Monday, 17 December 2018
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Military service, battle strengthen Smyth County brothers’ bonds

Daniel and Zack McNew were in high school on Sept. 11, 2001, when terrorists struck the World Trade Center and the Pentagon and passengers took down Flight 93 in a field in Pennsylvania to avert another attack on American soil. That day would shift the course of their lives as the two brothers enlisted in the U.S. Army to fight in Iraq.

“I joined because of 9-11. I was in high school and was watching the war develop. I just felt like I was called to it,” Daniel said.

“We both knew we were going to join. When he did it, it just solidified it for me,” Zack said.

The Smyth County natives were a year apart in age with Daniel being older. Daniel enlisted on Aug. 31, 2004 and served just over four years. He recently passed the 10-year anniversary of his service. He returned to the United States in October of 2007 and was honorably discharged the next October.

Daniel deployed to Iraq in July of 2006. He had just celebrated his 20th birthday. He would spend 15 months in Iraq.

“Baghdad was a very beautiful place, the parts of it that hadn’t been destroyed,” he said, adding that he was in the 25th Infantry Division, where he served as a Black Hawk helicopter crew chief.

“It was a really cool job. I had almost 800 combat flight hours as a door gunner in Iraq. The war had just started when I joined. A year after I went in, I was deployed,” he said, pointing out that he was trained initially as a helicopter mechanic. Once he gained experience in the maintenance company, he moved to the flight company just before his deployment.

Zack was in the 18th Airborne Corps. He enlisted on July 25, 2005 and spent six-and-a-half years in, deploying to Iraq the first time as an MP (military police) and the second time as a dog handler. Zack explained that he re-enlisted to be a dog handler. His dog was trained for scouting work as a patrol dog and to detect explosive devices or IEDs.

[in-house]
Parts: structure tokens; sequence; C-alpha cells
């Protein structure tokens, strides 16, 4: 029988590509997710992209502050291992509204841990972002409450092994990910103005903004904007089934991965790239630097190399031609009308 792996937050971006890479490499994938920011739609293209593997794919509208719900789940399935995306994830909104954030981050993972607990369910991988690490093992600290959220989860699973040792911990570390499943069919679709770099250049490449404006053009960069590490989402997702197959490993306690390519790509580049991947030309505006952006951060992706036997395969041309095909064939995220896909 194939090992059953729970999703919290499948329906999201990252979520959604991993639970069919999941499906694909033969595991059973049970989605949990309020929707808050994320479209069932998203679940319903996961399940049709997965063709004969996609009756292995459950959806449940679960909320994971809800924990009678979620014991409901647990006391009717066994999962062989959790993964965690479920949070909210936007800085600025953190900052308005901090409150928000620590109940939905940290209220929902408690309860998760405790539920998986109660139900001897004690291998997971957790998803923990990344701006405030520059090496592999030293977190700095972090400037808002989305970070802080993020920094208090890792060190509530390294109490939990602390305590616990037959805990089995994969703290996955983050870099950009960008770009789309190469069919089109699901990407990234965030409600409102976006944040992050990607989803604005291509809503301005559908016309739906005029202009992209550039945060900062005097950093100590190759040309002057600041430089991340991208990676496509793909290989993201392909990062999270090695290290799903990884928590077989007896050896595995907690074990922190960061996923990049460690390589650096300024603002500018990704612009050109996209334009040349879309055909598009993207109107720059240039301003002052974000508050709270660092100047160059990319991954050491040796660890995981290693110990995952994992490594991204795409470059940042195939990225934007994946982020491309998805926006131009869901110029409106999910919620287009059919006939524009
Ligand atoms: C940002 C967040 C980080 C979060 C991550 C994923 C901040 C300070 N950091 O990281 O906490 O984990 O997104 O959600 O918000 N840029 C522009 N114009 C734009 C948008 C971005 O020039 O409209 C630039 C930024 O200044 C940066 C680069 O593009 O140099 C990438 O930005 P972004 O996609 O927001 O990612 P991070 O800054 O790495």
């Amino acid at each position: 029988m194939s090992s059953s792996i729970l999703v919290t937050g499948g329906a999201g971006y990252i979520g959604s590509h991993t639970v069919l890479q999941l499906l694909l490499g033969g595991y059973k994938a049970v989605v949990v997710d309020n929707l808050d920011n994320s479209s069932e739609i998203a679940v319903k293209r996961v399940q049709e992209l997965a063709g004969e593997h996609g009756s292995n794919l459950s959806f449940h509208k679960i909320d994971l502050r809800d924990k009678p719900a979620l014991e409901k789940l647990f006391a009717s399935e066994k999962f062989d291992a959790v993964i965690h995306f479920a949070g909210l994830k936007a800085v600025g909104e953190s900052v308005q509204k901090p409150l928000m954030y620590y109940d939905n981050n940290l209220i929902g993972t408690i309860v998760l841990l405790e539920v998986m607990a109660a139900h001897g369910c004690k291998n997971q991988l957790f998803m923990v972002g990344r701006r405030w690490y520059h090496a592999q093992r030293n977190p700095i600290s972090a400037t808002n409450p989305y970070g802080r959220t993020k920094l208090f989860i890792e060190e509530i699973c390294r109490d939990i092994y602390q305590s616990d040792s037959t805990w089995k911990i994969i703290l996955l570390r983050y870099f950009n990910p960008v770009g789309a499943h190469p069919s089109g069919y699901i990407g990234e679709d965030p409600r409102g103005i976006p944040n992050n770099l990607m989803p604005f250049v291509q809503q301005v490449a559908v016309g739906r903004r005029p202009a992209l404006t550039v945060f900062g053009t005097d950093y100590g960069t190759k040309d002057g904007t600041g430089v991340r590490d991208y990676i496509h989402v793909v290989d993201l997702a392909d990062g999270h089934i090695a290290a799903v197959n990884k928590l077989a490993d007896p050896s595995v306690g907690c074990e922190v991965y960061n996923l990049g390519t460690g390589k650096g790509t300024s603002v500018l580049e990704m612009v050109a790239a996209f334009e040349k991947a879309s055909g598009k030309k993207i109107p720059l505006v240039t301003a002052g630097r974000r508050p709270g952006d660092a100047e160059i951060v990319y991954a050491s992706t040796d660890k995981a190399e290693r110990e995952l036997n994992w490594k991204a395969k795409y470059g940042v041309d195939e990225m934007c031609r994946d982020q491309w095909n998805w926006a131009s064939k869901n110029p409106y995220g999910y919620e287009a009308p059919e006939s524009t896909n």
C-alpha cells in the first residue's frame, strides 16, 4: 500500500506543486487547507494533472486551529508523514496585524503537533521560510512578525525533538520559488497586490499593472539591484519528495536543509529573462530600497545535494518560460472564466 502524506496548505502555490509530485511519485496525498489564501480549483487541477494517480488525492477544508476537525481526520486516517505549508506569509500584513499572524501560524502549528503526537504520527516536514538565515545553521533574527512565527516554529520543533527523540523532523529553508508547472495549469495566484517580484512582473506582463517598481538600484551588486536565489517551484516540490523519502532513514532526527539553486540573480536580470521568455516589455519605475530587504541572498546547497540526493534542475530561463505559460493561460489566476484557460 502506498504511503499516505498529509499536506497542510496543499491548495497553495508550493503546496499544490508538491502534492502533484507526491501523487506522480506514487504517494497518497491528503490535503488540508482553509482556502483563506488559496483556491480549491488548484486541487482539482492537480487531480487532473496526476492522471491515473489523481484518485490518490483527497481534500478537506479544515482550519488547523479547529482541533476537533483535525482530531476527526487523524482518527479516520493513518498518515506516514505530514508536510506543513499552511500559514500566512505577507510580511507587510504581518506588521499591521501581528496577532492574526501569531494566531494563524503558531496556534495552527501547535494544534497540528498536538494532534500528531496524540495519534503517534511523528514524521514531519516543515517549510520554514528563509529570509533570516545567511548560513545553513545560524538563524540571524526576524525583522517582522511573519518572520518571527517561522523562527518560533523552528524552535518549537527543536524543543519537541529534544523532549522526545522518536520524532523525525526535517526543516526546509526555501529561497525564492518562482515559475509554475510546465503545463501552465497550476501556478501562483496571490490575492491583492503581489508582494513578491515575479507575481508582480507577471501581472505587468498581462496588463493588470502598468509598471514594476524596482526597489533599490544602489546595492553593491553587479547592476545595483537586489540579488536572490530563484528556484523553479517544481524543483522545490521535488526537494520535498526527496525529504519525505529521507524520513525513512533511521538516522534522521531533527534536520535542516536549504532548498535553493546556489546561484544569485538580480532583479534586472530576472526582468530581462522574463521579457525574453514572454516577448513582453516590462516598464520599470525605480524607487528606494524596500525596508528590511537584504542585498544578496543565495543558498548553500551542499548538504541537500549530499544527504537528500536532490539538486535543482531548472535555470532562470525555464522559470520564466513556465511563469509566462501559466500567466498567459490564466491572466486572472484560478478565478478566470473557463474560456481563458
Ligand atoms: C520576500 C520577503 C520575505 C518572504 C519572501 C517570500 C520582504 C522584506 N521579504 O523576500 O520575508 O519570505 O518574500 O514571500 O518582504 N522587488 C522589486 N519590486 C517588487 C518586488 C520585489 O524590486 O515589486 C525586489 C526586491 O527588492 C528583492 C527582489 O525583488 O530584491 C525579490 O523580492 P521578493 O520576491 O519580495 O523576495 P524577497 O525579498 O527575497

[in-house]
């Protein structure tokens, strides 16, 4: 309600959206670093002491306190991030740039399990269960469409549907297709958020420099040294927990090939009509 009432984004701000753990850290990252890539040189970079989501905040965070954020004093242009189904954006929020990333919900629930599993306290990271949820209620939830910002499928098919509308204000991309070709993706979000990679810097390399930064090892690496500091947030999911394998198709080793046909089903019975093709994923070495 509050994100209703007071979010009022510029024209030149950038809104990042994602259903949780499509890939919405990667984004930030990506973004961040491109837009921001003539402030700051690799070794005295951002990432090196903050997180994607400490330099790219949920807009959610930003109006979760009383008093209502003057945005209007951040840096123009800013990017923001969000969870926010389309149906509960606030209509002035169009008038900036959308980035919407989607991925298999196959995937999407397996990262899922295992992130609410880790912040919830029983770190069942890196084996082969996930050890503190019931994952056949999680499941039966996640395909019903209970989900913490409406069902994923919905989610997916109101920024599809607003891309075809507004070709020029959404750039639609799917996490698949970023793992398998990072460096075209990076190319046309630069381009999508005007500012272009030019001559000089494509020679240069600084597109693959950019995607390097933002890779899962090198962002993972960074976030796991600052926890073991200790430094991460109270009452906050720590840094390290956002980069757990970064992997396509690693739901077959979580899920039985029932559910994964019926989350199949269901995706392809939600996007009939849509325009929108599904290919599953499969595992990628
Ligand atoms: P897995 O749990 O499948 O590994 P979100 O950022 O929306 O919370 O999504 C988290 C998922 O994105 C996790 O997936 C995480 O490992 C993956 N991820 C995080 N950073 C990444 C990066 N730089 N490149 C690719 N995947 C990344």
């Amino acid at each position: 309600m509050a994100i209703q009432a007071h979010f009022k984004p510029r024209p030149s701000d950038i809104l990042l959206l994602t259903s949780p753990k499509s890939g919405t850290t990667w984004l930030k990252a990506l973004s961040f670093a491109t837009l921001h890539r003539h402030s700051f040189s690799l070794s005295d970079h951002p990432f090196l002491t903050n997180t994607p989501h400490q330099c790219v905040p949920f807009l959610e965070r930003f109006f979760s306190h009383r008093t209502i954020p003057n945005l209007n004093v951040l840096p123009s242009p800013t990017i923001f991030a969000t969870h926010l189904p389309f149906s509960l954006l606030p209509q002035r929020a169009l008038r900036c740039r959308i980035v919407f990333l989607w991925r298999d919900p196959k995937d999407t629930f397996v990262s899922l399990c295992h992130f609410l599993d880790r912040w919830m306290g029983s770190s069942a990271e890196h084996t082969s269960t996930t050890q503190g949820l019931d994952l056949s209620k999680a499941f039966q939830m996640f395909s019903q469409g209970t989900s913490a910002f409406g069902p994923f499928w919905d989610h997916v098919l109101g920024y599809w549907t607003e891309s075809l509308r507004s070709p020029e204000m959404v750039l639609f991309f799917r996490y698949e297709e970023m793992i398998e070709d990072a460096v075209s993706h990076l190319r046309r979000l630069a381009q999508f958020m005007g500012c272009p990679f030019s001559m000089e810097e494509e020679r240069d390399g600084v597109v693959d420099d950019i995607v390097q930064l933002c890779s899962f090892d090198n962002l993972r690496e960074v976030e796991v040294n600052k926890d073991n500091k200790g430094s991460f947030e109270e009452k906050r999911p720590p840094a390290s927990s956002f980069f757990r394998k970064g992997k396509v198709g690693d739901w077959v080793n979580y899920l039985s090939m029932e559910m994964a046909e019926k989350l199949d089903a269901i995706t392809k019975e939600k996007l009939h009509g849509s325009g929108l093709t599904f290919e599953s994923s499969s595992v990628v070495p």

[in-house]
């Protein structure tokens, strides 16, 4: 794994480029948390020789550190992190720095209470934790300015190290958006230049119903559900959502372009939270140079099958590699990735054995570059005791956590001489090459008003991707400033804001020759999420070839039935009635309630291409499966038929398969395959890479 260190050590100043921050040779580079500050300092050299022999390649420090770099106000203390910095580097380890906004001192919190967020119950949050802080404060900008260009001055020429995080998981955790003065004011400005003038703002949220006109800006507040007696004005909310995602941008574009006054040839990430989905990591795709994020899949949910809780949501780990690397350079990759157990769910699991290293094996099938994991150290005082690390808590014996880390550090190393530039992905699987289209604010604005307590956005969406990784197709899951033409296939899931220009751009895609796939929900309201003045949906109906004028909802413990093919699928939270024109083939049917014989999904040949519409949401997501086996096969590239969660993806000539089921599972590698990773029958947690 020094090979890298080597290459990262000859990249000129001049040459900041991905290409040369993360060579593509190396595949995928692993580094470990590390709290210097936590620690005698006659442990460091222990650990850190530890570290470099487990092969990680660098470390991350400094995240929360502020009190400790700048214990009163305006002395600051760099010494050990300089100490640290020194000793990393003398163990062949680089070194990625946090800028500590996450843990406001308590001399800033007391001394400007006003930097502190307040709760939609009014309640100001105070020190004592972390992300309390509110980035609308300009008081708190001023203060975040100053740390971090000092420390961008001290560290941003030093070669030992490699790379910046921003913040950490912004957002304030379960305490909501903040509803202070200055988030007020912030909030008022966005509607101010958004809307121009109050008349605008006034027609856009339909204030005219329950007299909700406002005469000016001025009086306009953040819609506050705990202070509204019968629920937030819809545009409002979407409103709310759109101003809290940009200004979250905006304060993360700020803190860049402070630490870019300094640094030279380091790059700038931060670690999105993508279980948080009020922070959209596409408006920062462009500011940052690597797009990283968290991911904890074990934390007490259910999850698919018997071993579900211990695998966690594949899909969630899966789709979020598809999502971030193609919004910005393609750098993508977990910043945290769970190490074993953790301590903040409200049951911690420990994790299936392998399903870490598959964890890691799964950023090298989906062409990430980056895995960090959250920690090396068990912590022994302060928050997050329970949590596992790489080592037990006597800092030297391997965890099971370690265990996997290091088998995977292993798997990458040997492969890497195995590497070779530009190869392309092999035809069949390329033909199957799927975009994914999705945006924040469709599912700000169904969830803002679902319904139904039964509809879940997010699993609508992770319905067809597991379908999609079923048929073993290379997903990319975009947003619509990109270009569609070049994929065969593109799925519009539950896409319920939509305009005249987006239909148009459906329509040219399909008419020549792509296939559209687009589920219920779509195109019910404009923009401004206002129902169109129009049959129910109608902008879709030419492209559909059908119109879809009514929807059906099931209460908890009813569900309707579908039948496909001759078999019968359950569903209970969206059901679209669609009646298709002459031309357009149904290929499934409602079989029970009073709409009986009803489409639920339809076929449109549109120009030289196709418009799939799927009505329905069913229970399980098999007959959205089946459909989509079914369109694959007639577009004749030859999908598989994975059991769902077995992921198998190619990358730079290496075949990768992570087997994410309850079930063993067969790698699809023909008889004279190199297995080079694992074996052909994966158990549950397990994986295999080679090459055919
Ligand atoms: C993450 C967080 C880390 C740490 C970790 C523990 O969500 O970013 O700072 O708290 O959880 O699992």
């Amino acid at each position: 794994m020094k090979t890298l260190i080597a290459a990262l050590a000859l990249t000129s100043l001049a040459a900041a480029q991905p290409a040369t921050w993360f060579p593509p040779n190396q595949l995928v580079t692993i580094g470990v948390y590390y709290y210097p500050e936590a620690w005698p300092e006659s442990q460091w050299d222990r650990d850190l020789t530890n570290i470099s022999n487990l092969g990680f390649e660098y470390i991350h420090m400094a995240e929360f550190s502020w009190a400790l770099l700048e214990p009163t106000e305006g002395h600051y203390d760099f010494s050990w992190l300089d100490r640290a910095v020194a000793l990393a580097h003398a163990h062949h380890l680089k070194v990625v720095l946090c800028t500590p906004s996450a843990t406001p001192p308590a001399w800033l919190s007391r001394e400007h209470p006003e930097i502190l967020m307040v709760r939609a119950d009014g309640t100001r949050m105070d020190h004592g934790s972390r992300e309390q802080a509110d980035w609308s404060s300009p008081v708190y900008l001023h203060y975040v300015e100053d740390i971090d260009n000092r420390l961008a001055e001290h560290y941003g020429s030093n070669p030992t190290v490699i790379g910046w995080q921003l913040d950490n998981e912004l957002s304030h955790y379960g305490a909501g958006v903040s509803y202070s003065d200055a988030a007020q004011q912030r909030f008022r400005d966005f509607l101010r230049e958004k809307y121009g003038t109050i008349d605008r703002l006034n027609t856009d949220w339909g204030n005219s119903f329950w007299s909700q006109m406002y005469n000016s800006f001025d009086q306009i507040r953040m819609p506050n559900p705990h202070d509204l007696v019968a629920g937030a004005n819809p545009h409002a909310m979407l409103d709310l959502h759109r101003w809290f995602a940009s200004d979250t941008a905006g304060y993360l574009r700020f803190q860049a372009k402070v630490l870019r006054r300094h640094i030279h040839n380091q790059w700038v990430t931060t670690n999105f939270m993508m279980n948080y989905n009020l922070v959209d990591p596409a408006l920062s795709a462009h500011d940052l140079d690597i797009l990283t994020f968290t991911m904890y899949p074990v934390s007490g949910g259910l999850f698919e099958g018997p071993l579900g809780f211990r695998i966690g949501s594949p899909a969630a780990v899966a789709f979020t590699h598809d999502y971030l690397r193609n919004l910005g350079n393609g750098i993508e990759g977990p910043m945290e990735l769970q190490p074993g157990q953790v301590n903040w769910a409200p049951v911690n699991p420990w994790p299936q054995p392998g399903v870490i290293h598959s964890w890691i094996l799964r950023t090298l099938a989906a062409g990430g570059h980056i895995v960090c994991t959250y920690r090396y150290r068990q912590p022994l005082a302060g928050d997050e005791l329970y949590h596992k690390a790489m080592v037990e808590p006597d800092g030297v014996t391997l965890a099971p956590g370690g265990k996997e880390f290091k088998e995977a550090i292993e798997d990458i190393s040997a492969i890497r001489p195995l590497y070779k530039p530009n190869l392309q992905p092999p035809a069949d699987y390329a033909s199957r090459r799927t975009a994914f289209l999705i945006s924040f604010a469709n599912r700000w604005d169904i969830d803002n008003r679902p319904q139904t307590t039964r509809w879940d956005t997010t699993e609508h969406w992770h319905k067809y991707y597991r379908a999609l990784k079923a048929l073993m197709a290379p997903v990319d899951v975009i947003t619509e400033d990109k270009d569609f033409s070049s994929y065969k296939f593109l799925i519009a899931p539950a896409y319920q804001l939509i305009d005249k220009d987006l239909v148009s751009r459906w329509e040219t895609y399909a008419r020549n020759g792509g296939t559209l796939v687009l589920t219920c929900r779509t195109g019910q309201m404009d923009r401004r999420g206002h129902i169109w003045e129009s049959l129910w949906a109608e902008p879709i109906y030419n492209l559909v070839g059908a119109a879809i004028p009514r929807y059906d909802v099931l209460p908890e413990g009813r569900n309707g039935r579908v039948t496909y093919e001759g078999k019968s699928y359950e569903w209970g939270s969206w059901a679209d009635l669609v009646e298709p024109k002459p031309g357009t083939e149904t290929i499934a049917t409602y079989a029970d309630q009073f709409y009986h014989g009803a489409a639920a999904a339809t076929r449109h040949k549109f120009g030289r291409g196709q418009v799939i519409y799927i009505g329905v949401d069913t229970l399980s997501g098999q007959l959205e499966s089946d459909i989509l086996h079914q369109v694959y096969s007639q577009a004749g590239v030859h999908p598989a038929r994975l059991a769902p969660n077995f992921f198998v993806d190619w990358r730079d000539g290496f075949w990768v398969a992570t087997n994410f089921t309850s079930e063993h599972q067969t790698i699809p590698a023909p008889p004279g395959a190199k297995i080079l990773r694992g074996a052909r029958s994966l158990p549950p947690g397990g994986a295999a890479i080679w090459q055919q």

“I went through a lot of stuff with that dog. It’s a different kind of bond than with a dog you see when you come home from work. I was the dog’s first handler and had to help the dog adjust when he was reassigned to a new handler,” Zack said, adding that he and the dog were together all the time. A military dog generally serves 10-12 years and may have up to three handlers during his time in the military, Zack said.

Zack was honorably discharged on Nov. 22, 2011.

Both Zack and Daniel were stationed in Iraq at the same time and occasionally ran into each other there.

Having a brother in the midst of the fighting was hard on the pair. Daniel was privy to communications regarding ground attacks because his helicopter frequently transported military dignitaries.

“When I was in the air, I was tied into all communications, what was going on on the ground. I would hear that an IED went off, three KIA [killed in action], and I would wonder if it was Zack,” Daniel said.

“I was on the ground and I knew they liked to shoot at helicopters. We both took the most dangerous path we could have. Injuries did happen, but we did all we could with armor on the truck to mitigate the danger,” Zack said.

“But it all worked out for us,” Daniel added, pointing out that their military experience helped them to grow up and grow closer.

“The war changed us. Joining the military, going to a combat zone, you grow up,” Daniel said.

“My entire becoming an adult happened in the military. You get super close with people while you are in and they become your family,” Zack said.

Once the brothers left the military, they realized the lingering effects of combat. Both are dealing with Post Traumatic Stress Disorder (PTSD) and have taken advantage of the services provided by the Veterans Administration and the support of other combat veterans. Both are lifetime members of the VFW.

“I sought help at the VA for PTSD. If not for that help, I would still struggle with it. You go through a period of self destruction. You seek to find the adrenaline rush you had over there. It’s a fast tempo and you didn’t think about what might happen over there, but when you come home, you think about it and try to clear your head,” Daniel said.

“You go through a phase of learning how to be a normal person again,” Zack added.

Since his discharge, Daniel has worked a variety of jobs, including making legal moonshine with Appalachian Spirits and helping to build Hungry Mother Adventure’s zipline. He enjoys being outside, playing guitar and singing and running around in his Jeep.

Zack has spent most of the seven years he has been out working in sales. He also worked at the zipline and has a dog training business. He likes working with dogs and participating in mud runs and has done 15 races.

“Daniel and I were very close before we joined the military. Having been in has brought us together more than anything else in life. He’s my best friend,” Zack said.


The Bark Box

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